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Specialize in Cutting Doorways and Windows in Concrete Foundations” Are You in Lebanon Maine? Do You Need Concrete Cutting? We Are Your Local
Concrete Cutter Call 207-284-0788 We Service Lebanon,
ME and all surrounding Cities & Towns Concrete Cutter Lebanon ME Concrete Coring Lebanon ME Core Drilling Lebanon ME Concrete Sawing Lebanon ME Concrete Sawing Lebanon Maine Concrete Cutting Lebanon Maine Concrete Cutter Lebanon Maine Concrete Coring Lebanon Maine Core Driller Lebanon ME Core Drilling Lebanon Maine The
following table will enable you to figure the quantities of each material
needed for any job, by adding together or multiplying the quantities in the
table corresponding to the volumes in the first columns. The first column shows
the quantity of concrete. The other five divisions show the different concrete
mixtures and quantities of material under each concrete mixture needed to
produce the quantity of concrete given in the first section. 1:1%:3Concrete
mixture1:2:3Concrete mixture1:2:4Concrete mixture. To figure out how many cubic
feet there are in a job, write down the dimensions, all in feet or fractions of
feet, so that the result will be in cubic feet. To find the number of cubic
feet in a pavement 30 ft. long, 4 ft. wide and 4 in. thick, write the last
dimension in feet, calling it 4/12 or 113 ft. Then multiply 30x4xl/3 and the
answer will be 40 cu. ft. Look in the table under the concrete mixture you are
going to use. Take the quantities there for your job. Example: If you want to
know the materials for 291 cu. ft. of 1-2-4 concrete mixture, copy out the
figures for 100 cu. ft. and multiply them by 2, to make 200. You will have 44
bags of cement, 88 cu. ft. of sand and 176 cu. ft. of stone. Then look under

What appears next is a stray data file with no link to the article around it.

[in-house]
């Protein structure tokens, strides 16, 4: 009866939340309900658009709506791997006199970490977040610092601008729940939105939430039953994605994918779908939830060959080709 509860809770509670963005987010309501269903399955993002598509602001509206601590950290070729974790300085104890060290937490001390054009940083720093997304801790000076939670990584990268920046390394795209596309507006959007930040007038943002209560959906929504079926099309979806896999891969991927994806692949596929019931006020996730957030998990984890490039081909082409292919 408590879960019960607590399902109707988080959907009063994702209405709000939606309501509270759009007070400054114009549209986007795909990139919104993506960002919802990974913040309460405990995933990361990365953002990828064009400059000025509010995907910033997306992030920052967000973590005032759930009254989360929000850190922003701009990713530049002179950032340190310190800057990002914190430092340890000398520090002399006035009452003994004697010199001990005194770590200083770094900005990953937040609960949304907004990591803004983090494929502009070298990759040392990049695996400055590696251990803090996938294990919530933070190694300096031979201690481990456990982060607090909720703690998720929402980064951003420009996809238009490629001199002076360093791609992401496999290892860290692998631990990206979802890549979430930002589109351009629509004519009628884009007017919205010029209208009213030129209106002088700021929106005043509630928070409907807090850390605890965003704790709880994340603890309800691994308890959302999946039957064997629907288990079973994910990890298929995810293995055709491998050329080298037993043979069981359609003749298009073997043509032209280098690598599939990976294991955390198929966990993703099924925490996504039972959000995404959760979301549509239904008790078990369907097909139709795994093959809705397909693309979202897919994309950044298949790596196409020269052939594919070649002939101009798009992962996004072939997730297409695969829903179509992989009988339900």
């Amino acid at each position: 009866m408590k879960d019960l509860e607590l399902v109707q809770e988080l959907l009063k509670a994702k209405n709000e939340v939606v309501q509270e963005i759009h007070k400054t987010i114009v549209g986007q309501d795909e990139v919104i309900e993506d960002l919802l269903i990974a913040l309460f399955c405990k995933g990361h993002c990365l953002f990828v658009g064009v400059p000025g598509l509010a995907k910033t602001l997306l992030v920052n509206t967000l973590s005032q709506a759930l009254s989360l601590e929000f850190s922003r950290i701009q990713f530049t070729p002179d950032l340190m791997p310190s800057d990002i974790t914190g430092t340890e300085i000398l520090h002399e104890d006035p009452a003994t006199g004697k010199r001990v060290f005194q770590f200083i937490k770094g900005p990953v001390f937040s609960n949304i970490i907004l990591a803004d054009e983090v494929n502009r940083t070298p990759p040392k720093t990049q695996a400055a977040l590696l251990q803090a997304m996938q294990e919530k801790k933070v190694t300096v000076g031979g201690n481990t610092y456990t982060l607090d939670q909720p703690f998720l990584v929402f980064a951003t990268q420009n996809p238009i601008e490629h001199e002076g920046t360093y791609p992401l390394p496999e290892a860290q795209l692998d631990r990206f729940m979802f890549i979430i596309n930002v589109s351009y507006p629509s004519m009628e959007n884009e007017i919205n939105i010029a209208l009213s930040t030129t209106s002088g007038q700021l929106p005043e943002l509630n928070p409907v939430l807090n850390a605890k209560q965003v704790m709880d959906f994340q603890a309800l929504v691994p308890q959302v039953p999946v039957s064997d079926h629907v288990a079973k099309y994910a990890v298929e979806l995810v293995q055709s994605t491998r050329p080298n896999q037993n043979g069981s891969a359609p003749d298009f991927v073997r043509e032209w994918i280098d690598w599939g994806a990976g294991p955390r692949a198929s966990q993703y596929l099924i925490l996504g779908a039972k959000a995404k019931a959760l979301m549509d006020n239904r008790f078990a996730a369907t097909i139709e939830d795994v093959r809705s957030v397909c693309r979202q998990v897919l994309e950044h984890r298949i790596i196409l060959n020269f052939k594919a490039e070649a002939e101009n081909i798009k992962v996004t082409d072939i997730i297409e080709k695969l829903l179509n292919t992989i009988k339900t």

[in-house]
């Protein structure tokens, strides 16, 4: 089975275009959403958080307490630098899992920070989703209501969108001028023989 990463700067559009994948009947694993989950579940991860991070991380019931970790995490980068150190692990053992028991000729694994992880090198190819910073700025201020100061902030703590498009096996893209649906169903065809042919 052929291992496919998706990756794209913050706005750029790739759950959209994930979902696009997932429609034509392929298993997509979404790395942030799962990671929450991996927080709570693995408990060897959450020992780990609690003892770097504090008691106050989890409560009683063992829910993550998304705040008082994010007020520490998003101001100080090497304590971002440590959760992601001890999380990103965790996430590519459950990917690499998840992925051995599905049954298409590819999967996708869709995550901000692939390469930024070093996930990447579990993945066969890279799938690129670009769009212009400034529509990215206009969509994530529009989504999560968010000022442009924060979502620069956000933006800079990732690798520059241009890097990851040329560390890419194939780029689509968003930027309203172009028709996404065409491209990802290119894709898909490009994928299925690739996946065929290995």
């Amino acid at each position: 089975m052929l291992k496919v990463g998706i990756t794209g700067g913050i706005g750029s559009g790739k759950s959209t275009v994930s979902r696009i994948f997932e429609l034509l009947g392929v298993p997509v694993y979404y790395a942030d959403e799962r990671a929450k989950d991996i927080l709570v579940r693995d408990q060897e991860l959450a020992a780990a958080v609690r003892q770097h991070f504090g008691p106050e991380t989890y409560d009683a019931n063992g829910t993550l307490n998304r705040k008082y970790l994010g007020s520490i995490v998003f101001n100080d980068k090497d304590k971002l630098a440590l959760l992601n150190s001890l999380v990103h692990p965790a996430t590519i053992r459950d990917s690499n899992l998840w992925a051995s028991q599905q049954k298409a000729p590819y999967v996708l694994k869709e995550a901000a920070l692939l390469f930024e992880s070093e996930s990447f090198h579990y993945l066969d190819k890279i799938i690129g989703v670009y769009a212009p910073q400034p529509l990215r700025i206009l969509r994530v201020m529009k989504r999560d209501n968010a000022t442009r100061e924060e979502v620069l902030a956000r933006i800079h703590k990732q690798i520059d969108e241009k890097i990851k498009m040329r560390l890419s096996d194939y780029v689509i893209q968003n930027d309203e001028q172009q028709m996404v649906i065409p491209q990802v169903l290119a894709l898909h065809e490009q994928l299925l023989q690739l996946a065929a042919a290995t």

the same head, opposite 90 cu. ft.: 19 4/5-bags of cement, 39 3/5 cu. ft. of
sand and 79 1/5 cu. ft. of stone. Then look opposite 1 cu. ft. and you find
7/32 bags of cement, 7/16 cu. ft. of sand and 8 cu. ft. of stone. Adding these
three results you will find 291 Cu. ft. of concrete in a 1-2-4 concrete mixture
will require 64 bags of cement, 128 cu. ft. of sand and 256 cu. ft. of stone or
gravel. For a concrete wall, slab or a roof, you will find it easy to calculate
the total cubic feet of concrete if you will just remember that you must
multiply together the three different dimensions, all expressed in feet or
fractions of feet. A complete test of all the possible stresses
which might be produced under this condition would be long and tedious; but we
may make a first trial of it by finding the stresses which would be produced by
placing the road roller at one of the quarter-points of the concrete arch—a
position which would test the concrete arch almost, if not quite, severely as
any other possible position. Owing to the very considerable thickness of earth
fill, as well as the effect of the pavement, the load of the roller is
distributed in a very much unknown and very uncertain fashion over a
considerable area of the haunch of the concrete arch. The extreme width of such
a roller is eight feet; the weight on each of the rear wheels is approximately
12,000 pounds. We shall assume that the weight of each rear wheel is
distributed over a width of three feet and a length of four feet, so that the
load on the top of the concrete arch under one of the wheels may be considered
at the rate of 1,000 pounds per square foot over an area of 12 square feet. For
the unit-section of the concrete arch one foot wide, this means a load of 4,000
pounds loaded on two concrete which are four feet in total length. The front
roller of the road roller comes between the two rear rollers, and therefore
would affect but little, if any, the particular concrete arch ring which we are
testing. Not only is it improbable that there would be a full loading of the concrete
arch simultaneously with that of a road roller, but it is also true that a full
loading would add to the stability of the concrete arch. Yet, in order to make
the worst possible condition, we shall assume that the part of the concrete
arch which has the road roller is also loaded for the remainder of its length
with a maximum load of 200 pounds per square foot; this item alone will take
care of the effect of the front roller. A load of 1,000 pounds per square foot
is the equivalent of a loading of 6 feet 3 inches of stone; and therefore, if
we draw over concrete Nos. 3 and 4 a parallelogram having a vertical height
above the dead-load line equal to 6 feet 3 inches of stone, and consider a reduced
live-load line 15 inches deep over the remainder of that half-span, we have the
reduced load line for the third condition of loading. Are You in Lebanon Maine? Do You Need Concrete Cutting? We Are Your Local
Concrete Cutter Call 207-284-0788 We Service Lebanon,
ME and all surrounding Cities & Towns |